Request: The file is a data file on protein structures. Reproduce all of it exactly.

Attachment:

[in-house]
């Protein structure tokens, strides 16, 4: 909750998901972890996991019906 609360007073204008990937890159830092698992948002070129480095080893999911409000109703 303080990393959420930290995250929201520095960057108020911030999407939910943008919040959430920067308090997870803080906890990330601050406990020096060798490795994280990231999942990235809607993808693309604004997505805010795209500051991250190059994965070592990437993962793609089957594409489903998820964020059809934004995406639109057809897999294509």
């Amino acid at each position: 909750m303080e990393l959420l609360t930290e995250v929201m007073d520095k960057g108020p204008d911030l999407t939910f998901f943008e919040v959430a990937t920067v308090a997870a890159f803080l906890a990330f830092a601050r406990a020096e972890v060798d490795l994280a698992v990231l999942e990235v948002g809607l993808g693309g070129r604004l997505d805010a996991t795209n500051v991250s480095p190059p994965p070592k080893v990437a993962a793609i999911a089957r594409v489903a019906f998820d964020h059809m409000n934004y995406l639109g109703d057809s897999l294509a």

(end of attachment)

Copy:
[in-house]
């Protein structure tokens, strides 16, 4: 909750998901972890996991019906 609360007073204008990937890159830092698992948002070129480095080893999911409000109703 303080990393959420930290995250929201520095960057108020911030999407939910943008919040959430920067308090997870803080906890990330601050406990020096060798490795994280990231999942990235809607993808693309604004997505805010795209500051991250190059994965070592990437993962793609089957594409489903998820964020059809934004995406639109057809897999294509």
């Amino acid at each position: 909750m303080e990393l959420l609360t930290e995250v929201m007073d520095k960057g108020p204008d911030l999407t939910f998901f943008e919040v959430a990937t920067v308090a997870a890159f803080l906890a990330f830092a601050r406990a020096e972890v060798d490795l994280a698992v990231l999942e990235v948002g809607l993808g693309g070129r604004l997505d805010a996991t795209n500051v991250s480095p190059p994965p070592k080893v990437a993962a793609i999911a089957r594409v489903a019906f998820d964020h059809m409000n934004y995406l639109g109703d057809s897999l294509a």